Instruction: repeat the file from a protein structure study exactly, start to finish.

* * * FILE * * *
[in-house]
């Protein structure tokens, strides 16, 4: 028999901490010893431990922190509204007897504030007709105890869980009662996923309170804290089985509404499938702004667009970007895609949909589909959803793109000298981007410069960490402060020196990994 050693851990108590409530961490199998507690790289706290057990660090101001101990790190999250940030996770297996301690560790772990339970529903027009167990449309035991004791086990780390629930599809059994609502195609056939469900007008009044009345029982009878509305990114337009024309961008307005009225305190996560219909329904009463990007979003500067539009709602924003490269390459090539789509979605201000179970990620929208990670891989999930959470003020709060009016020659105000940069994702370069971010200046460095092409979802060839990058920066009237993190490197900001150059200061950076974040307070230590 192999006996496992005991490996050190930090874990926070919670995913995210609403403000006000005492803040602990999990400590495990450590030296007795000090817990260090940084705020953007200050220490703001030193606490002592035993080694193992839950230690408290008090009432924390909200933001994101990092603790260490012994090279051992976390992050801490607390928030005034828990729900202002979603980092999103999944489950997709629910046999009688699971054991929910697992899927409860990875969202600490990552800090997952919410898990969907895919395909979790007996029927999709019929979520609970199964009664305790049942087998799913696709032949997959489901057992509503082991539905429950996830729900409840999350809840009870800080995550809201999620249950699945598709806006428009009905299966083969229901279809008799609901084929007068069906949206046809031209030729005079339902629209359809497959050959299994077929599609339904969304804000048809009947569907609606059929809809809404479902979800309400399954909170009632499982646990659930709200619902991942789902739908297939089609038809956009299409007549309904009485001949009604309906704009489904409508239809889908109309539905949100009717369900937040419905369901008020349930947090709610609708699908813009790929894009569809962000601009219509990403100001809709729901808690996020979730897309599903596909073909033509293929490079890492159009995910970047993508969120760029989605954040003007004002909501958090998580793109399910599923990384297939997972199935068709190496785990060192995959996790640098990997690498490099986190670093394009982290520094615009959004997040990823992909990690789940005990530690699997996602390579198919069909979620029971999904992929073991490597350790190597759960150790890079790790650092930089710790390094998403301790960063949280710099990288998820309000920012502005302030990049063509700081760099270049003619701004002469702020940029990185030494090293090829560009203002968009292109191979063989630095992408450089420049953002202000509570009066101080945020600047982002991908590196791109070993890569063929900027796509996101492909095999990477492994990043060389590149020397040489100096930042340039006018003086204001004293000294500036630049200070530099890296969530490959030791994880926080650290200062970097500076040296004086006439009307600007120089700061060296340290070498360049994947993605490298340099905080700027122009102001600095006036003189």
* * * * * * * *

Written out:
[in-house]
């Protein structure tokens, strides 16, 4: 028999901490010893431990922190509204007897504030007709105890869980009662996923309170804290089985509404499938702004667009970007895609949909589909959803793109000298981007410069960490402060020196990994 050693851990108590409530961490199998507690790289706290057990660090101001101990790190999250940030996770297996301690560790772990339970529903027009167990449309035991004791086990780390629930599809059994609502195609056939469900007008009044009345029982009878509305990114337009024309961008307005009225305190996560219909329904009463990007979003500067539009709602924003490269390459090539789509979605201000179970990620929208990670891989999930959470003020709060009016020659105000940069994702370069971010200046460095092409979802060839990058920066009237993190490197900001150059200061950076974040307070230590 192999006996496992005991490996050190930090874990926070919670995913995210609403403000006000005492803040602990999990400590495990450590030296007795000090817990260090940084705020953007200050220490703001030193606490002592035993080694193992839950230690408290008090009432924390909200933001994101990092603790260490012994090279051992976390992050801490607390928030005034828990729900202002979603980092999103999944489950997709629910046999009688699971054991929910697992899927409860990875969202600490990552800090997952919410898990969907895919395909979790007996029927999709019929979520609970199964009664305790049942087998799913696709032949997959489901057992509503082991539905429950996830729900409840999350809840009870800080995550809201999620249950699945598709806006428009009905299966083969229901279809008799609901084929007068069906949206046809031209030729005079339902629209359809497959050959299994077929599609339904969304804000048809009947569907609606059929809809809404479902979800309400399954909170009632499982646990659930709200619902991942789902739908297939089609038809956009299409007549309904009485001949009604309906704009489904409508239809889908109309539905949100009717369900937040419905369901008020349930947090709610609708699908813009790929894009569809962000601009219509990403100001809709729901808690996020979730897309599903596909073909033509293929490079890492159009995910970047993508969120760029989605954040003007004002909501958090998580793109399910599923990384297939997972199935068709190496785990060192995959996790640098990997690498490099986190670093394009982290520094615009959004997040990823992909990690789940005990530690699997996602390579198919069909979620029971999904992929073991490597350790190597759960150790890079790790650092930089710790390094998403301790960063949280710099990288998820309000920012502005302030990049063509700081760099270049003619701004002469702020940029990185030494090293090829560009203002968009292109191979063989630095992408450089420049953002202000509570009066101080945020600047982002991908590196791109070993890569063929900027796509996101492909095999990477492994990043060389590149020397040489100096930042340039006018003086204001004293000294500036630049200070530099890296969530490959030791994880926080650290200062970097500076040296004086006439009307600007120089700061060296340290070498360049994947993605490298340099905080700027122009102001600095006036003189």